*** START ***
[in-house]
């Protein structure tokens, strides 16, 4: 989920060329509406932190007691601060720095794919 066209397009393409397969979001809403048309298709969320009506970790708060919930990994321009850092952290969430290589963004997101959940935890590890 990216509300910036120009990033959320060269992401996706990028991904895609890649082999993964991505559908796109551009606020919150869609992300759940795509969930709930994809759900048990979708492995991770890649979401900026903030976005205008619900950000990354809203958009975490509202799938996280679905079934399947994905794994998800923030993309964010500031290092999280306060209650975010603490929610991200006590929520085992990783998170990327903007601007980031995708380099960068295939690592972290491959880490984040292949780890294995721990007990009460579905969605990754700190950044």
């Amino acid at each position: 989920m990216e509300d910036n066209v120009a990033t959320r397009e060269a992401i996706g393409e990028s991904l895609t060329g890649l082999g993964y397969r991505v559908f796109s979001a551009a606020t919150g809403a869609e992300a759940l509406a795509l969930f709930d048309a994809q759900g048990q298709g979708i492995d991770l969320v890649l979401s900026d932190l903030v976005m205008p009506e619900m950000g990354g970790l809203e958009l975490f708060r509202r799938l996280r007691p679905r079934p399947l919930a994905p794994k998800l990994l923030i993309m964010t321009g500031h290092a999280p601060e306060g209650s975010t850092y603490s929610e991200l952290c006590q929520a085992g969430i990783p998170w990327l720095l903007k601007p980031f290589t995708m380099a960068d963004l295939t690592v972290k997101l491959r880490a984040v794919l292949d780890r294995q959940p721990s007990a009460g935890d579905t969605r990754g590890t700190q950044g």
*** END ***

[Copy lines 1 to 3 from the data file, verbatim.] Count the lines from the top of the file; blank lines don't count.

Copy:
[in-house]
């Protein structure tokens, strides 16, 4: 989920060329509406932190007691601060720095794919 066209397009393409397969979001809403048309298709969320009506970790708060919930990994321009850092952290969430290589963004997101959940935890590890 990216509300910036120009990033959320060269992401996706990028991904895609890649082999993964991505559908796109551009606020919150869609992300759940795509969930709930994809759900048990979708492995991770890649979401900026903030976005205008619900950000990354809203958009975490509202799938996280679905079934399947994905794994998800923030993309964010500031290092999280306060209650975010603490929610991200006590929520085992990783998170990327903007601007980031995708380099960068295939690592972290491959880490984040292949780890294995721990007990009460579905969605990754700190950044």
């Amino acid at each position: 989920m990216e509300d910036n066209v120009a990033t959320r397009e060269a992401i996706g393409e990028s991904l895609t060329g890649l082999g993964y397969r991505v559908f796109s979001a551009a606020t919150g809403a869609e992300a759940l509406a795509l969930f709930d048309a994809q759900g048990q298709g979708i492995d991770l969320v890649l979401s900026d932190l903030v976005m205008p009506e619900m950000g990354g970790l809203e958009l975490f708060r509202r799938l996280r007691p679905r079934p399947l919930a994905p794994k998800l990994l923030i993309m964010t321009g500031h290092a999280p601060e306060g209650s975010t850092y603490s929610e991200l952290c006590q929520a085992g969430i990783p998170w990327l720095l903007k601007p980031f290589t995708m380099a960068d963004l295939t690592v972290k997101l491959r880490a984040v794919l292949d780890r294995q959940p721990s007990a009460g935890d579905t969605r990754g590890t700190q950044g």